Writing is often a lonely endeavor; it’s helpful to have a support group. For me, it’s Laurie Lamon (poet and Whitworth English professor) and several grad-school friends I keep in touch with. We encourage each other when we’re struggling and celebrate the successes.

Stephen Corey, editor of The Georgia Review, said in a Poets & Writers interview, “Hard work, hard thinking and hard patience [are] what we must seek and demand…If you are truly serious about doing distinctive work that will make its mark, slow down.”

Last winter I submitted an essay (from my manuscript) to The Georgia Review. In reply to my submission, the letter from an associate editor read in part, “This piece is close to being a finished essay, but it’s not quite there yet.” I had worked on the essay across six years, and I thought it was finished several times. But I learned that it takes a lot of time and hard mental and emotional work to peel back the layers of experience and memory to get at the heart of meaning.

The editor was right – there was still more depth to plumb. I revised the essay over the next four months and then the journal accepted it. It’ll appear in the March or June 2013 issue. It’s my first publication – it’ll be exciting and a bit of a shock to see my essay in print.
Well…a gentle but persistent voice in my head is telling me that writing about writing isn’t writing. Time to get back to the manuscript!

Julie Riddle is the creative-nonfiction editor for Rock & Sling: A Journal of Witness, published by Whitworth University, and the craft-essay editor for Brevity: A Journal of Concise Literary Nonfiction. By day she works as senior writer for marketing and development at Whitworth and associate editor of Whitworth Today magazine. She holds an MFA in creative writing from the Rainier Writing Workshop at Pacific Lutheran University. Her essay, “Animals,” is forthcoming in The Georgia Review in 2013.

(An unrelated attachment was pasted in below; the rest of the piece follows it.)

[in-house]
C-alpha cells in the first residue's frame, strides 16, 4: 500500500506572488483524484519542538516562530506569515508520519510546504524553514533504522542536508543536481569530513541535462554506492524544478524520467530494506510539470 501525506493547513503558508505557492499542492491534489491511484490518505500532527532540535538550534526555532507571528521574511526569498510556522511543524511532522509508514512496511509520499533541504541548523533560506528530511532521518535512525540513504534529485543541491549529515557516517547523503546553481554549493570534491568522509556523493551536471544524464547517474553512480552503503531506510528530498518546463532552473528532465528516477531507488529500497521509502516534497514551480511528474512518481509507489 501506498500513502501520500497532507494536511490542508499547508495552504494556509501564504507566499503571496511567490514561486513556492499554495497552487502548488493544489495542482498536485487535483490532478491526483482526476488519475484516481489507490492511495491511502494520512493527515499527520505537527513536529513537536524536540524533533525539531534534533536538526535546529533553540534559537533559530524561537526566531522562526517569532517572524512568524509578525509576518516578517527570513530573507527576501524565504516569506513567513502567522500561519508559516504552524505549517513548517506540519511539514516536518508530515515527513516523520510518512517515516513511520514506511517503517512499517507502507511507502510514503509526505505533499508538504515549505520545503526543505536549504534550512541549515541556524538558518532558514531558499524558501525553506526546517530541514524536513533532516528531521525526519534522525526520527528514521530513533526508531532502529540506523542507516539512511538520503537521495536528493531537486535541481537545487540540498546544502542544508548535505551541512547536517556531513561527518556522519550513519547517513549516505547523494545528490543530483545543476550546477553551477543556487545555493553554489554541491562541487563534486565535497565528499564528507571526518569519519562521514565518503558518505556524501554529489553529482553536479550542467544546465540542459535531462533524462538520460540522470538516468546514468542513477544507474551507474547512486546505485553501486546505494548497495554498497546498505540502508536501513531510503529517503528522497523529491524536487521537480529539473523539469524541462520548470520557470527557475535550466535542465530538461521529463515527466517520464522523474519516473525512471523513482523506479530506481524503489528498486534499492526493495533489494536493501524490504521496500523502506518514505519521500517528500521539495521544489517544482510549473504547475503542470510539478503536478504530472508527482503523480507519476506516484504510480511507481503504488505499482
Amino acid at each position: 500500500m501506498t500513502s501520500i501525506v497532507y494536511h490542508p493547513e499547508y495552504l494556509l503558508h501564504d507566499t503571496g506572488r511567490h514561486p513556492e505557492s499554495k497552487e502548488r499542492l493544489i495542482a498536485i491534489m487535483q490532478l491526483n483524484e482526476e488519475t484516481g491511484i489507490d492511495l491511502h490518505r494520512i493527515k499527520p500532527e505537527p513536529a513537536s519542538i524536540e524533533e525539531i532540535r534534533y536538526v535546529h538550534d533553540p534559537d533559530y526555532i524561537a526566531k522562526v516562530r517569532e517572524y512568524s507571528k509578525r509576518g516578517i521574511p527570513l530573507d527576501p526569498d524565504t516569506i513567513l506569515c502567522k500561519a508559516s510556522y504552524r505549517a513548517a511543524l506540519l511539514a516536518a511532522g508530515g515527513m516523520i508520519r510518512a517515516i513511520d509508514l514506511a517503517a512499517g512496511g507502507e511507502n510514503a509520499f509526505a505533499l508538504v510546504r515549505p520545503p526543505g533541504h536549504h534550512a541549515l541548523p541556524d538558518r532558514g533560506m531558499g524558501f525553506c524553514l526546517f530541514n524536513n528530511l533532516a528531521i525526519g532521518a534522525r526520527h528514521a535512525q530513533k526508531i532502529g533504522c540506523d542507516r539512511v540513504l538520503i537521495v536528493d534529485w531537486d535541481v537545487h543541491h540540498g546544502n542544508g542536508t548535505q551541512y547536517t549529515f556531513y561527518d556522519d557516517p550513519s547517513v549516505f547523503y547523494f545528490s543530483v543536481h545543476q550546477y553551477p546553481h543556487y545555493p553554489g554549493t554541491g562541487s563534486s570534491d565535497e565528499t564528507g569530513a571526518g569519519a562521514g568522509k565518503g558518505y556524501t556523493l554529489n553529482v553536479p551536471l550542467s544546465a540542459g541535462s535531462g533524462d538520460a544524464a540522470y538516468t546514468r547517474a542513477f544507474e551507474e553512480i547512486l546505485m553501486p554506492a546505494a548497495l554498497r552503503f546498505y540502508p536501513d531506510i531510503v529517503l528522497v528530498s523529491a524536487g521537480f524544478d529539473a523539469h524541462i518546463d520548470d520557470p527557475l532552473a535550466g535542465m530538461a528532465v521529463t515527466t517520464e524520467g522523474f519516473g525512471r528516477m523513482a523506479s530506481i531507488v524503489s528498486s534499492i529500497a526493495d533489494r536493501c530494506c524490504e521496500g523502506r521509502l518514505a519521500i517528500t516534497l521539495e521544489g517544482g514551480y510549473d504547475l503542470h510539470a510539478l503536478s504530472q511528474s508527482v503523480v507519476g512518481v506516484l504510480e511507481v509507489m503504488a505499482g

Image at the top of this post is from

5 thoughts on “Skip the Cotton Candy: Writing Is Sweeter

  1. Hi, Julie,

    Thank you for your blog (and writing about writing)! Thank you also for Shadow Animals which I read yesterday evening. I, too, am in the process of working on some essays that can be gleaned from my own manuscript – a first- and am applying to MFA programs. I was shocked to find a lot of striking cognitive associations to my own story and the experience of living deeply rooted in animalistic metaphors. I am writing to thank you for your gorgeous portrayal of your story. Your essay has an incredible healing quality. I had to pause and meditate on some of your own revelations that felt much like some of my own catharses.

    Beautiful work and congratulations on the publication.

    Thank you,

    1. Hi, Lindsay,

      I’m very sorry for such a belated reply – I just today discovered your post to the Rock & Sling blog. Thanks so much for your lovely comments and feedback on the essay. I’m glad to learn that it raised connections to your own story and experiences. Similar responses from readers have been a welcome surprise. That’s one of the things I appreciate most about creative nonfiction, and personal essays in particular – the connections we make on the page and with each other.

      I hope your writing and MFA applications are going well. I attended the Rainier Writing Workshop at Pacific Lutheran University (a low-residency program) and loved it. In addition to all I learned, the relationships I formed with my classmates and the faculty continue to sustain me (and my efforts to keep writing) well after graduation. I hope the same occurs for you.

      Thanks again for your message, Lindsay – I really appreciate it.

      Best regards,